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Editorial: Did you come to your census?

Published 11:36am Monday, April 19, 2010

Monday, April 19, 2010

“Census workers have been attacked by people they’re trying to interview. No one knows how many.”
- Jon Stewart

It’s easier to sing along with a bouncing ball than to follow the malleable message of the 2010 census. Let us count the ways. Friday April 16, was the last day residents across the nation could mail in their 2010 census forms.

Mailing back the form would help insure the proper share of billions in federal funds comes to the community and secure the proper number of U.S. representatives to voice community concerns in Washington, D.C.

Second, tens of millions in taxpayer dollars could be saved if the Census Bureau received questionnaires in the mail and did not have to send out enumerators.

Census Bureau Director Dr. Robert M. Groves urged everyone to beat the deadline. “Do your part to save the taxpayer money! For every 1 percent increase in the national participation rate by mail, the Census Bureau can save taxpayers $85 million by not having to send census takers door to door.

“If every household in the United States completed and mailed back their census form, taxpayers could reduce the cost of the census by $1.5 billion,” wrote Groves on his blog at

The 2010 census is a count of everyone living in the United States and is mandated by the U.S. Constitution.

Maybe we need to strike a less cajoling tone.

Census data are used to apportion congressional seats to states, to distribute more than $400 billion in federal funds to tribal, state and local governments each year and to make decisions about what community services to provide.

The 2010 census form is one of the shortest in U.S. history, consisting of 10 questions, taking about 10 minutes to complete. Strict confidentiality laws protect respondents and information they provide.

We were apprised that as of April 14, 70 percent of Lansing residents had mailed back the 2010 Census form. The surrounding city of East Lansing was at a 71-percent participation rate. The national participation rate was at 67 percent. In the 2000 census, Lansing had a 76 percent participation rate.

Gov. Jennifer M. Granholm April 8 announced that the mediocre participation rate of Michigan citizens in the census was among the best in the nation.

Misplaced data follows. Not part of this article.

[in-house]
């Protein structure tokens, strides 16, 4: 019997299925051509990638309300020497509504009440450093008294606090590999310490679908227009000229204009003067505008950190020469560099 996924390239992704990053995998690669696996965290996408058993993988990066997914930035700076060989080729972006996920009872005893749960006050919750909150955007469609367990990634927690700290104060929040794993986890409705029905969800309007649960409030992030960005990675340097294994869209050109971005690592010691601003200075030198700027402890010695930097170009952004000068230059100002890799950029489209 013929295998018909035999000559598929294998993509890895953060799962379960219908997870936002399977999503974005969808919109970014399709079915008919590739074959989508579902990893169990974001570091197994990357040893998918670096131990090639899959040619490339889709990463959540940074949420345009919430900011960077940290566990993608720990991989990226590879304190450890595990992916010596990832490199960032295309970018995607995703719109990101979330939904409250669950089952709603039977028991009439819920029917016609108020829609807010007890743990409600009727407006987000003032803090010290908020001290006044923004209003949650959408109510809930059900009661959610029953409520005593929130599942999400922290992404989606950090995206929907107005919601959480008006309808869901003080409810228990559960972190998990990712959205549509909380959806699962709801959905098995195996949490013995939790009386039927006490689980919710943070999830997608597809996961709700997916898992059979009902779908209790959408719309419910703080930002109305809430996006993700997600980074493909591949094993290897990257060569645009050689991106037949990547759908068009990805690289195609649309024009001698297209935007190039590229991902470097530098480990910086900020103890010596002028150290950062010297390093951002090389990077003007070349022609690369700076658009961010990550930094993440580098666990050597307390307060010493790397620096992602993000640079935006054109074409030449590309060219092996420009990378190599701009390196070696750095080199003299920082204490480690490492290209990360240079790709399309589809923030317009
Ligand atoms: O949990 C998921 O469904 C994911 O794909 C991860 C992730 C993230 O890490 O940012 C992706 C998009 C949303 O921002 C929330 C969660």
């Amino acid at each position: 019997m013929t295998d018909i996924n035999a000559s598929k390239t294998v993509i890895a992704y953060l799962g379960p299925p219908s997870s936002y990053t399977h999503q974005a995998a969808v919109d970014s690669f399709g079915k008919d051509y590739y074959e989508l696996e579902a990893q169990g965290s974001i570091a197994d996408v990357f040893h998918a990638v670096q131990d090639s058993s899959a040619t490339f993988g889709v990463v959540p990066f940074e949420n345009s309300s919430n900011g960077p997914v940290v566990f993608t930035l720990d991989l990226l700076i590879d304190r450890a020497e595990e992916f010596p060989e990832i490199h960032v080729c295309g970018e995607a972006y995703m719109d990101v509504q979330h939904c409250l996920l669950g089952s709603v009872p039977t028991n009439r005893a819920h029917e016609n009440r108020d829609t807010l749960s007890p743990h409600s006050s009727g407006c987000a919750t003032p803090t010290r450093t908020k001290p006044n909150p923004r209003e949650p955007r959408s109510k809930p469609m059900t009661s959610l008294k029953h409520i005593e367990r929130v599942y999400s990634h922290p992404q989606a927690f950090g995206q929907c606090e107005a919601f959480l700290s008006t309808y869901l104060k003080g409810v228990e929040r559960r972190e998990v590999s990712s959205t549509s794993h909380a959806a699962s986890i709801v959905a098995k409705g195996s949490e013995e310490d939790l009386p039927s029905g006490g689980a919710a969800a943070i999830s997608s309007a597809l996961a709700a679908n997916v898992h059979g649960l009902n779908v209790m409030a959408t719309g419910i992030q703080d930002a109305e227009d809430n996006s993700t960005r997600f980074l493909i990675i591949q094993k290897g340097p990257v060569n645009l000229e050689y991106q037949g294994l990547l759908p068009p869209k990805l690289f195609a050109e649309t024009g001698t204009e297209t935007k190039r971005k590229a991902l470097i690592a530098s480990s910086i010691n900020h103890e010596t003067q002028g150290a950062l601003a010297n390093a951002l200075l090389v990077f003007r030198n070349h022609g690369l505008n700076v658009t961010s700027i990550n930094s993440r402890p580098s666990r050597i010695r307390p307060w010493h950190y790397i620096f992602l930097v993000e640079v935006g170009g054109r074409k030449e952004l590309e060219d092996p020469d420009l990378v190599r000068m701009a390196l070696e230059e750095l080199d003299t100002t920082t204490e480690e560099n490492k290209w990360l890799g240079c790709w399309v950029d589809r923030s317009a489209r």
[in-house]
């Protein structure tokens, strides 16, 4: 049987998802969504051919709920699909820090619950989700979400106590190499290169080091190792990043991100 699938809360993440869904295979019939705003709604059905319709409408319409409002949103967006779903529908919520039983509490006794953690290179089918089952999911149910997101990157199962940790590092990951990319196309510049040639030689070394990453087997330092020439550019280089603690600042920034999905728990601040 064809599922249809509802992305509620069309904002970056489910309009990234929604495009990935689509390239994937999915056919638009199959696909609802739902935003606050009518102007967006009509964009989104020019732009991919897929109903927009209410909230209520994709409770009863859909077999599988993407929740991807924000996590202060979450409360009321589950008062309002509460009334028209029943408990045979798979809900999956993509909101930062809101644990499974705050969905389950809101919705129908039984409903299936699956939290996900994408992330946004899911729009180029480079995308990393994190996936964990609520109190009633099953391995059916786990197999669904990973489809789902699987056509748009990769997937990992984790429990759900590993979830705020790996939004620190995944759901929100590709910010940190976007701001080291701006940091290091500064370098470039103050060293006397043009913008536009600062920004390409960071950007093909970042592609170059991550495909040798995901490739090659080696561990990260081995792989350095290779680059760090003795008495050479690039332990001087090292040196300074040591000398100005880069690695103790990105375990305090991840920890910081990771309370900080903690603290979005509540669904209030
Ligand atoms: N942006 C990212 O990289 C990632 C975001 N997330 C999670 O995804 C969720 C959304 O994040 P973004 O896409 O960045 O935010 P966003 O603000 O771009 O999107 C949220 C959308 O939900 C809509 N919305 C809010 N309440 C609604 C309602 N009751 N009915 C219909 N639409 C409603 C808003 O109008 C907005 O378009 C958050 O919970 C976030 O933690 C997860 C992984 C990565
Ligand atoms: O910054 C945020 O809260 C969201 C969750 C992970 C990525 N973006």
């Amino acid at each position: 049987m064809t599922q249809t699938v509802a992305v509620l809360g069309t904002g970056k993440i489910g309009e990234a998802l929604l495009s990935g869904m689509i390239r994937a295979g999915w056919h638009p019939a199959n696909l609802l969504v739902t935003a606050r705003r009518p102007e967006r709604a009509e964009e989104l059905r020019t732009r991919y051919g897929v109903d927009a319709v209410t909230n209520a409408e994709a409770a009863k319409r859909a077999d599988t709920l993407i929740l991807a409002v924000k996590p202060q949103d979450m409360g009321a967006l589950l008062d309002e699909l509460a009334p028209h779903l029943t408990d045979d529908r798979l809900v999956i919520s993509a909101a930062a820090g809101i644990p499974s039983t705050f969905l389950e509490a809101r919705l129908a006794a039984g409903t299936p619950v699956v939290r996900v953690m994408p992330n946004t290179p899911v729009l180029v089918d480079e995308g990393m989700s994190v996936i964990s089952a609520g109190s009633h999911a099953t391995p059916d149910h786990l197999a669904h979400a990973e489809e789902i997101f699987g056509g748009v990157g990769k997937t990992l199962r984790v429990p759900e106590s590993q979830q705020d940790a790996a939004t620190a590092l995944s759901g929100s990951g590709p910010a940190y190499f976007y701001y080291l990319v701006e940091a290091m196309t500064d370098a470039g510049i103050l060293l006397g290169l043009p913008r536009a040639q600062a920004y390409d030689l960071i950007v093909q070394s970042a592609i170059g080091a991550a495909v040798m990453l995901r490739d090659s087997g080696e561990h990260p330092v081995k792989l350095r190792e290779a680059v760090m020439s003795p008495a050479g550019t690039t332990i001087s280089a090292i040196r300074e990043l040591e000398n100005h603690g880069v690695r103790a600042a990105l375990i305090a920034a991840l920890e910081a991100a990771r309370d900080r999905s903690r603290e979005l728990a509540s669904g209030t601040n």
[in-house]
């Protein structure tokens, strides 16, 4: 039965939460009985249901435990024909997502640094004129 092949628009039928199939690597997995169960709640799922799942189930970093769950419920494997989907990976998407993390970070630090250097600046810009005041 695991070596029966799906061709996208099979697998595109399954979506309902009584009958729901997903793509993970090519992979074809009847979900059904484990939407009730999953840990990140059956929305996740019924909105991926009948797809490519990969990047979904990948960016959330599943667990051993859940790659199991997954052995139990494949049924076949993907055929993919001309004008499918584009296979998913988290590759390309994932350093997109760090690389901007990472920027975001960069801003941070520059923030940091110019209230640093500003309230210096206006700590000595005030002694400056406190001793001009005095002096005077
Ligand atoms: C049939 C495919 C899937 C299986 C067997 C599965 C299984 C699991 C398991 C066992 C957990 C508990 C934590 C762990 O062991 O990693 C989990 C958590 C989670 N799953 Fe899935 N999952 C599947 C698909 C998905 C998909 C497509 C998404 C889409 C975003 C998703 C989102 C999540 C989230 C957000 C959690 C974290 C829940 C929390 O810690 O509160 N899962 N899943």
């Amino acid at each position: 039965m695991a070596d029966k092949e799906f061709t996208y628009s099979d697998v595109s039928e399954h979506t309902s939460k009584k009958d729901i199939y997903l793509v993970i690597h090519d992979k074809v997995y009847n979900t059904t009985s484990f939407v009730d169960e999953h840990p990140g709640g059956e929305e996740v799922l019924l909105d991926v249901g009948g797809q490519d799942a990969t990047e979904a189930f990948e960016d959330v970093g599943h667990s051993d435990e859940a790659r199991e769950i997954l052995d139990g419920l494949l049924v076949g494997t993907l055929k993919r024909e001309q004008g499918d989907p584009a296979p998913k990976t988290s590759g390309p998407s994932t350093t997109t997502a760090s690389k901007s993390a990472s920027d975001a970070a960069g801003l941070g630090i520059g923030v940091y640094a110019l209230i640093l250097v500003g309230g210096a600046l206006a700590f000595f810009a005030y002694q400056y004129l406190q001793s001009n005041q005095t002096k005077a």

Granholm even placed a friendly wager with Ohio Gov. Ted Strickland in an effort to encourage 100-percent participation from Michigan citizens in the 2010 U.S. Census.
Michigan had been one of the top five states in the nation with a “high” mail-in participation rate, trailing only Wisconsin, Iowa, Minnesota and Nebraska.

Michigan held a slim lead over Ohio in the percentage of state residents who returned their census forms.

As of April 8, census forms had been returned by 69 percent of Michigan households that received them, compared to 67 percent for Ohio.

According to the Census Bureau, the city of Livonia had the highest census participation rate in the nation (of locations with 50,000 people or more). Of the top 10 locations in this category, four were in Michigan – Livonia, Macomb Township, St. Clair Shores and Rochester Hills.

Who exactly are the 30 percent of people who can’t be bothered for a few minutes to pay their civic rent, who defy the law so they can frivolously waste taxpayer money? Do they go to bed wearing tinfoil hats so the government cannot control their thoughts? Do you think the FBI will be unable to tap your phone because you didn’t complete your form?
Think of it another way. Hundreds of thousands of men and women answer our government’s call to duty and they are serving in our armed forces right now, fighting and dying in two wars to protect our freedom. And you can’t muster enough courage in your paranoia to fill out a freakin’ form?

Our revered Constitution contains the census.

Our representational form of government is built upon it.

The census is one of the few duties of the federal government set out right there in Article 1, Section 2.

The government has your address.

They mailed you the form. We hope you fulfilled your civic obligation without forcing more money be spent.

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